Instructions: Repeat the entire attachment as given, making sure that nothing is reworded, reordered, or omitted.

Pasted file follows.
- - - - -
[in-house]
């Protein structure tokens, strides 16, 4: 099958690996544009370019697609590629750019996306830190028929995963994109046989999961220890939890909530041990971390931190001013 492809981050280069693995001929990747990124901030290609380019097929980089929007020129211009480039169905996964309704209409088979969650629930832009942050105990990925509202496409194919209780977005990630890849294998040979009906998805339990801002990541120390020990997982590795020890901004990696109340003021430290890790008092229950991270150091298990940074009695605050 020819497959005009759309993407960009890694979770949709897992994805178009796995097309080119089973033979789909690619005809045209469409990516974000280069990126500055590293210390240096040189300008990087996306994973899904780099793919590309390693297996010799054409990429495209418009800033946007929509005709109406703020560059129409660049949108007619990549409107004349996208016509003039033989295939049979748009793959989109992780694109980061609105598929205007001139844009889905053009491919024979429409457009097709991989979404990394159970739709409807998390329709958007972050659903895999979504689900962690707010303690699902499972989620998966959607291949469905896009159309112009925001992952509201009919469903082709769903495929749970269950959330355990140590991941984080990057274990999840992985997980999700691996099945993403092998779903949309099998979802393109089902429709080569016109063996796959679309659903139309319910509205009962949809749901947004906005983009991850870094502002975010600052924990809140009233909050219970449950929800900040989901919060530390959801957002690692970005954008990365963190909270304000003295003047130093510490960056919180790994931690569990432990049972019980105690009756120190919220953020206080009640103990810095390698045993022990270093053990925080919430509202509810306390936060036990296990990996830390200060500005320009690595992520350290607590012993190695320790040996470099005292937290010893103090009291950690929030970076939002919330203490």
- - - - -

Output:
[in-house]
């Protein structure tokens, strides 16, 4: 099958690996544009370019697609590629750019996306830190028929995963994109046989999961220890939890909530041990971390931190001013 492809981050280069693995001929990747990124901030290609380019097929980089929007020129211009480039169905996964309704209409088979969650629930832009942050105990990925509202496409194919209780977005990630890849294998040979009906998805339990801002990541120390020990997982590795020890901004990696109340003021430290890790008092229950991270150091298990940074009695605050 020819497959005009759309993407960009890694979770949709897992994805178009796995097309080119089973033979789909690619005809045209469409990516974000280069990126500055590293210390240096040189300008990087996306994973899904780099793919590309390693297996010799054409990429495209418009800033946007929509005709109406703020560059129409660049949108007619990549409107004349996208016509003039033989295939049979748009793959989109992780694109980061609105598929205007001139844009889905053009491919024979429409457009097709991989979404990394159970739709409807998390329709958007972050659903895999979504689900962690707010303690699902499972989620998966959607291949469905896009159309112009925001992952509201009919469903082709769903495929749970269950959330355990140590991941984080990057274990999840992985997980999700691996099945993403092998779903949309099998979802393109089902429709080569016109063996796959679309659903139309319910509205009962949809749901947004906005983009991850870094502002975010600052924990809140009233909050219970449950929800900040989901919060530390959801957002690692970005954008990365963190909270304000003295003047130093510490960056919180790994931690569990432990049972019980105690009756120190919220953020206080009640103990810095390698045993022990270093053990925080919430509202509810306390936060036990296990990996830390200060500005320009690595992520350290607590012993190695320790040996470099005292937290010893103090009291950690929030970076939002919330203490």